The engaging lesson impressed Francene Watson, a WSU doctoral student, instructor and a veteran teacher. She recalled it when we were discussing a new Washington professional standard for teachers. Standard 5 includes a requirement teachers to demonstrate that they can prepare students “to be responsible citizens for an environmentally sustainable, globally interconnected, and diverse society.”

This aspect of Standard 5 puts Washington ahead of virtually every other state in the country in that it explicitly identifies education for environmental sustainability as a responsibility of new teachers, according to Dawn Shinew, chair of our Department of Teaching and Learning.

“The state’s emphasis on sustainability provides exciting opportunities to incorporate more place-based learning into our teacher preparation program, engage our pre-service teachers in more community-oriented projects, and develop their understanding of their responsibility to students beyond bringing them to grade level in reading and mathematics,” Dawn said.

WSU student teacher works with children at a Palouse Pollinators workshop
A Palouse Pollinators lesson

The College of Education has made great strides toward “greening” our curriculum. One sign of that is our Palouse Pollinators workshops. Created with a big push from Francene, the workshops involve our student teachers with local school children. (Did you catch the related video of Kathryn Baldwin’s science methods students?)  College-wide, faculty members are incorporating sustainability into their work. For example, Susan Finley at WSU Vancouver, known for her focus on education for the homeless,wrote an article titled “Ecoaesthetics: Green arts at the intersection of education and social transformation” for the journal Cultural Studies—Critical Methodologies.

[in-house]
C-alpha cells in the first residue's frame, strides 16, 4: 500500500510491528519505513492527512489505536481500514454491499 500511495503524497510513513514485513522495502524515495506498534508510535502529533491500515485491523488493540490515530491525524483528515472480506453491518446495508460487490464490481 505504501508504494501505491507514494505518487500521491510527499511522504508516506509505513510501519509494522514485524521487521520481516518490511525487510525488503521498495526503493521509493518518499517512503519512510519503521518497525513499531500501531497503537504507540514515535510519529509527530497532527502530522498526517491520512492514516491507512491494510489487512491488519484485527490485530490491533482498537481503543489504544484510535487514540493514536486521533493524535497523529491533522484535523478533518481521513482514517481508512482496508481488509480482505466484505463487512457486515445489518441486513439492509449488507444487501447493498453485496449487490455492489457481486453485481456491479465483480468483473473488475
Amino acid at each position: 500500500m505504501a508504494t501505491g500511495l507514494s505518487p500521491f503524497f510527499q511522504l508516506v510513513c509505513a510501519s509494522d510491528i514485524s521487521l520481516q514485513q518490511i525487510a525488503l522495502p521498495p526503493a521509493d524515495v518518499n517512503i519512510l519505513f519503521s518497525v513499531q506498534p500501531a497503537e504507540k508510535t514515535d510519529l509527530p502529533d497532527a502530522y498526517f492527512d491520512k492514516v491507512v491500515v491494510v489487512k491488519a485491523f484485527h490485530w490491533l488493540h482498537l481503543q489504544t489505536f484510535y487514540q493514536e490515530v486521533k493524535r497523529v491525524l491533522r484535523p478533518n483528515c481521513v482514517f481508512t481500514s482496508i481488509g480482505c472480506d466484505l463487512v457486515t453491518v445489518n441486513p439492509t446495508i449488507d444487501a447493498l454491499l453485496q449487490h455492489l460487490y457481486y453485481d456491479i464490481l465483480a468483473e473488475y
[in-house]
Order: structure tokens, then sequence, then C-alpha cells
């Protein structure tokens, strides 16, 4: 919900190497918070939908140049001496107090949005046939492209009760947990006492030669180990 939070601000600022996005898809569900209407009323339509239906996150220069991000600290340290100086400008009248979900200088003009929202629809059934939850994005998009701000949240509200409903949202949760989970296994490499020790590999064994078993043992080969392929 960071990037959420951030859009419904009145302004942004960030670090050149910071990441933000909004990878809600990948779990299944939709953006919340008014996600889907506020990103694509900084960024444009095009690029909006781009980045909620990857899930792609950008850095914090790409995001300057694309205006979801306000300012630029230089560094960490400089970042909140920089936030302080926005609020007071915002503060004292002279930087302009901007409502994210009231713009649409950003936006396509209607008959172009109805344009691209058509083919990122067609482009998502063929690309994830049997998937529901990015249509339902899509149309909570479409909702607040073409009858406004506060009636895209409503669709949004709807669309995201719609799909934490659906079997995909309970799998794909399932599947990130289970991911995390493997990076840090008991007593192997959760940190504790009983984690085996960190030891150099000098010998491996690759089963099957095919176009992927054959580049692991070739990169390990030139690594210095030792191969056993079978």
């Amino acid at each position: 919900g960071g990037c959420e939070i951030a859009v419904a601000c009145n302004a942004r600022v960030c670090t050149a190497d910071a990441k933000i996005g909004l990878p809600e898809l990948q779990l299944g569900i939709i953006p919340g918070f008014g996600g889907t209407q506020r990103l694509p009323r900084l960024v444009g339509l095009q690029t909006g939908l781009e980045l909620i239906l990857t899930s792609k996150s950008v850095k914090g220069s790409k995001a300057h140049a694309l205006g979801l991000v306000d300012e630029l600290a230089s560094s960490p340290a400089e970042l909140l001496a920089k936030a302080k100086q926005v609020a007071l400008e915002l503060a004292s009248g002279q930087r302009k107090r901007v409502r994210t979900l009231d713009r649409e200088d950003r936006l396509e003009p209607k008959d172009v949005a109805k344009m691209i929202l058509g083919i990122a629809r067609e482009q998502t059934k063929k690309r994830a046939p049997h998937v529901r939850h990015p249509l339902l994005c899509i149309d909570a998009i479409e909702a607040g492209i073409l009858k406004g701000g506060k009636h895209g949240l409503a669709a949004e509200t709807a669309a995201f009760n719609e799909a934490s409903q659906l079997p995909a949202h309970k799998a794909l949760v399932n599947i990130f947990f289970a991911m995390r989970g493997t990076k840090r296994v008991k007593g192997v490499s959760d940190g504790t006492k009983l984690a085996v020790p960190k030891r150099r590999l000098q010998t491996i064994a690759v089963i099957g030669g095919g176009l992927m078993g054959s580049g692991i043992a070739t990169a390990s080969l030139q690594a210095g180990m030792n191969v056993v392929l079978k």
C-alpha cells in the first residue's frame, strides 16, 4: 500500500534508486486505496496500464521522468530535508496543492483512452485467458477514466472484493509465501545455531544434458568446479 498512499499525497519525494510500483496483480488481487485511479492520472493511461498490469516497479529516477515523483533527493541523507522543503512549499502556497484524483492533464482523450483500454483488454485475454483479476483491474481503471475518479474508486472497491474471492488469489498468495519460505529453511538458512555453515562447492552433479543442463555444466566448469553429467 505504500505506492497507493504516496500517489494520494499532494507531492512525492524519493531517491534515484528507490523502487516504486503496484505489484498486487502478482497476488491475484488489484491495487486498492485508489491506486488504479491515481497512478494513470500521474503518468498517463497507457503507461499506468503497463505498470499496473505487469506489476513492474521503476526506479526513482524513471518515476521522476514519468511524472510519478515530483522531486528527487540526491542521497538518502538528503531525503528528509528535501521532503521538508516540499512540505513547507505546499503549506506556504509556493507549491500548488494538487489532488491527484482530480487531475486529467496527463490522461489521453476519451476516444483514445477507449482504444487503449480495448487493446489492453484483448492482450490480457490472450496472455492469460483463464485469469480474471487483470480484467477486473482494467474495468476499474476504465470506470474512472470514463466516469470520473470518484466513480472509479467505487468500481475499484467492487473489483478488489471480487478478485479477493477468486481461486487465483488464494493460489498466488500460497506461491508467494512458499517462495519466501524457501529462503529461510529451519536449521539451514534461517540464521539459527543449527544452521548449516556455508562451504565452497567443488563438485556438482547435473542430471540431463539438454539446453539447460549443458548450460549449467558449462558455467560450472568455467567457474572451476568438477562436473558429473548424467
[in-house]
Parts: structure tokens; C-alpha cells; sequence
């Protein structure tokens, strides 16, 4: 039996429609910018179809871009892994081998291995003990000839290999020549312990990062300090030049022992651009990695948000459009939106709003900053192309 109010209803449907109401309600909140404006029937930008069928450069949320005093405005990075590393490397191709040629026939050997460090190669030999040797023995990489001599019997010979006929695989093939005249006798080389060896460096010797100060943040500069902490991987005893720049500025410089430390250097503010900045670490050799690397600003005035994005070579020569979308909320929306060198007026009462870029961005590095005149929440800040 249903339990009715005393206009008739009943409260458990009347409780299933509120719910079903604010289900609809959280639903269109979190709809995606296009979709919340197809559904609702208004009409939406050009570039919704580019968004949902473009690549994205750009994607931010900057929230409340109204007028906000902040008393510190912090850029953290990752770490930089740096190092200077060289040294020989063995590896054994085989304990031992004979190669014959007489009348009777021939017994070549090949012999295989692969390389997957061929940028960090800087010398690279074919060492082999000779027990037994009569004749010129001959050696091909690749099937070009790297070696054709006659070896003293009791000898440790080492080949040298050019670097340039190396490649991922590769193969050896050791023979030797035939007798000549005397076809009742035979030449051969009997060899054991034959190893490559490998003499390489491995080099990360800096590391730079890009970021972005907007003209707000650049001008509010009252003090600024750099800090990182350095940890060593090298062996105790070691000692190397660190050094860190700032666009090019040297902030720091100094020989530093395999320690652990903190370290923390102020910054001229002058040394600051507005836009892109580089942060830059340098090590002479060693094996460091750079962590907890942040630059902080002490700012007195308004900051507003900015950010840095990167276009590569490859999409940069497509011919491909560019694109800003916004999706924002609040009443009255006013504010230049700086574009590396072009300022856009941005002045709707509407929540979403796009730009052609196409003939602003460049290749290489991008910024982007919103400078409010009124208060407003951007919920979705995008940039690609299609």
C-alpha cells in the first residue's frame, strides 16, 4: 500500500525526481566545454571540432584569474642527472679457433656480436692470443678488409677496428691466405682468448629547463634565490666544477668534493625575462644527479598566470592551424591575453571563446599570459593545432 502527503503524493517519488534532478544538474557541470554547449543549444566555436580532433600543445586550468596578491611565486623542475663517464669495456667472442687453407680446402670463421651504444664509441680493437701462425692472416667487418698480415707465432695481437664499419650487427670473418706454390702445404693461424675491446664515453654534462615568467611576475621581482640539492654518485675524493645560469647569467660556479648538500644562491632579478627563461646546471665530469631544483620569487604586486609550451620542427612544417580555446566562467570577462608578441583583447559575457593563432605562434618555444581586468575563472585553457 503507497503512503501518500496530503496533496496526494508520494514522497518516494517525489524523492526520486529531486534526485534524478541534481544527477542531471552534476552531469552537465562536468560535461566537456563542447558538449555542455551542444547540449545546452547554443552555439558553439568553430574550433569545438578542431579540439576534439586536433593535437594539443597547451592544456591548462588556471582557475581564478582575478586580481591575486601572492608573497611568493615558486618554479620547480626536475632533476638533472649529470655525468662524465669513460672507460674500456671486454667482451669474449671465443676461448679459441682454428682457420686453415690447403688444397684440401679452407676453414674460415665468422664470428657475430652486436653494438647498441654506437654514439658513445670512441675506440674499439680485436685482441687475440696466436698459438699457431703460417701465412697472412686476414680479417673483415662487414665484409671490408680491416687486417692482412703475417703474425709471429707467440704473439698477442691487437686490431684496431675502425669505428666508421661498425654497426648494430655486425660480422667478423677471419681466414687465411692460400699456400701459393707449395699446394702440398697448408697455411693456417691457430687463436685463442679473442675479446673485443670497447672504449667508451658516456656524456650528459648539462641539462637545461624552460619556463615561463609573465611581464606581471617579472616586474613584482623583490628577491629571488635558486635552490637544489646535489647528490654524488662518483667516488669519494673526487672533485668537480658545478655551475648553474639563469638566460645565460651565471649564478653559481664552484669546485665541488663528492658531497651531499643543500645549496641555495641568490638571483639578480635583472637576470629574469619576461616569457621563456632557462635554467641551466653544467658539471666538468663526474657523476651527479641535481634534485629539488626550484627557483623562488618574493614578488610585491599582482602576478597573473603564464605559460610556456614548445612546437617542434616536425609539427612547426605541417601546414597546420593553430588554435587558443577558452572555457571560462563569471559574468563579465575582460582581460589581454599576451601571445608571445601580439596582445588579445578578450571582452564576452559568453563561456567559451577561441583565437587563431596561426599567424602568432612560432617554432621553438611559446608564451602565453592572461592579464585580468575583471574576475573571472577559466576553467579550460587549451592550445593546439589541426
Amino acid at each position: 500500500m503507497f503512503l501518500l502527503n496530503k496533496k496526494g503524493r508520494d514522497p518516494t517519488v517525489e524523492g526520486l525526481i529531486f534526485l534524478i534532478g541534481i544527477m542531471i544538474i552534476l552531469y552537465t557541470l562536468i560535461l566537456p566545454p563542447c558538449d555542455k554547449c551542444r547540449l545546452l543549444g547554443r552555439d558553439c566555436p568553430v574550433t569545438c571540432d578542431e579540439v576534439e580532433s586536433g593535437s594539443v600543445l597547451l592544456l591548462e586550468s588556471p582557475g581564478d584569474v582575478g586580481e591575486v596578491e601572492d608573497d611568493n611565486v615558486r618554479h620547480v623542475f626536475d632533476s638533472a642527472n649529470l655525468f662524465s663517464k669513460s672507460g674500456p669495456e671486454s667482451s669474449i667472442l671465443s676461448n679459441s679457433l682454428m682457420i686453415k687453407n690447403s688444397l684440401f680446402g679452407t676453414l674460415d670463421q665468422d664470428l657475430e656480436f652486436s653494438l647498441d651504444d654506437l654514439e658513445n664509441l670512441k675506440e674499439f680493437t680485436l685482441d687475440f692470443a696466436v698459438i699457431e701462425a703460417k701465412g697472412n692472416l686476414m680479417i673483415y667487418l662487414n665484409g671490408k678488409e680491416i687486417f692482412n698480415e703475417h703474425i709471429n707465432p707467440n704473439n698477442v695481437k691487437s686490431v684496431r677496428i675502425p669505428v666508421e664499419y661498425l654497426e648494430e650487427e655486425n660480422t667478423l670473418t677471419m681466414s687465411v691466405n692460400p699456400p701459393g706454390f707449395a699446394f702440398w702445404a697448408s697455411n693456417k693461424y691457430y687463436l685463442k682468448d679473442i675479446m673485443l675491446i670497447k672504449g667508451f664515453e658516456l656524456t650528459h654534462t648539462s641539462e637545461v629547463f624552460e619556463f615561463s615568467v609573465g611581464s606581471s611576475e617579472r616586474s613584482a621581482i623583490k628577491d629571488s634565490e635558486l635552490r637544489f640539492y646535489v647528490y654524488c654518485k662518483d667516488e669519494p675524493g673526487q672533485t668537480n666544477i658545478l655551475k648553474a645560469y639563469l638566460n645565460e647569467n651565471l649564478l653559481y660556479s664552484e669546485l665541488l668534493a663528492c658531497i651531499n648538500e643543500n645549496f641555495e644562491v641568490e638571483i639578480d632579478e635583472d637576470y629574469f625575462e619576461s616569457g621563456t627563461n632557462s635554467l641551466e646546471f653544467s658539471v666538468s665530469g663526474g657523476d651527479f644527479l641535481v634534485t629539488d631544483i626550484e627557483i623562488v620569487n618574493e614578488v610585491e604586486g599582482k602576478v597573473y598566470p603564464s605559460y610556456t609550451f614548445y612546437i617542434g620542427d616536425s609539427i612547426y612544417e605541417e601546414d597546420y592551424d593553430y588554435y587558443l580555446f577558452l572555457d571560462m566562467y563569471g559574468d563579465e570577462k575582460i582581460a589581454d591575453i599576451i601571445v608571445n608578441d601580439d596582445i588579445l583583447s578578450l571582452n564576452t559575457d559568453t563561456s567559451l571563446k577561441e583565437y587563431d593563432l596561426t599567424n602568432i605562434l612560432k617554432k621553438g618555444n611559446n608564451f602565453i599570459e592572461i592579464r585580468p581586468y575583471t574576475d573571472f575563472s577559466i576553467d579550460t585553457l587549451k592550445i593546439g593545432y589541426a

At the Pullman campus, and thanks in large part to Dawn’s efforts, WSU launched the Palouse Project, an initiative that brings together faculty from various disciplines to raise interest in sustainability education. On all of our campuses, sustainability is a important component of science education initiatives, including the WSU STEM Education Partnership.

One reason that Francene was impressed with that “apple slice” lesson was its message that protection of the soil is everyone’s responsibility. In the same way, I believe that teaching sustainability is every educator’s obligation.

Stronger, more unified kinesiology programs on the horizon

Dean A.G. Rud
A.G. Rud

Since becoming WSU College of Education dean in 2010, I’ve wanted our three kinesiology programs to be better integrated with the undergraduate teacher preparation program, and more generally with the health sciences at our university. But first they need to be better integrated with each other.

Faculty members have been working hard to make changes to unify and strengthen our undergraduate kinesiology programs. Those efforts will bear fruit next fall, when we’ll institute the following changes:

  • The Movement Studies Program will be renamed Sport Science and will culminate in a Bachelor of Science degree in kinesiology. Students in the Health and Fitness Program will continue to earn a teaching certificate along with their B.S. in kinesiology. Our Athletic Training Program will continue to offer a Bachelor of Arts in athletic training. 
  • Students in these programs will take common core courses: movement fundamentals, anatomy, fitness, strength training, biomechanics and exercise physiology. All course numbers will have the prefix KINES.
  • We will add a practicum and an internship program to sport science. As faculty member and student adviser Judy Schultz puts it, “we’ve been missing hands-on experience in exercise education.”
  • We’ll increase the number of course sections offered to sport science students. With increased numbers of students pursuing that specialty, we expect our kinesiology enrollment to grow from approximately 450 to 600.

Eventually, sport science students will have the option to earn certification from the American College of Sport Medicine along with their degrees. (Hint to college supporters: That depends on our purchase of the necessary equipment for the certification process.)

Our kinesiology graduates work in many settings, from public schools to exercise clubs, sports medicine clinics to corporate gyms. Many go to graduate school. We’ll keep working hard to launch their careers in the best Cougar fashion.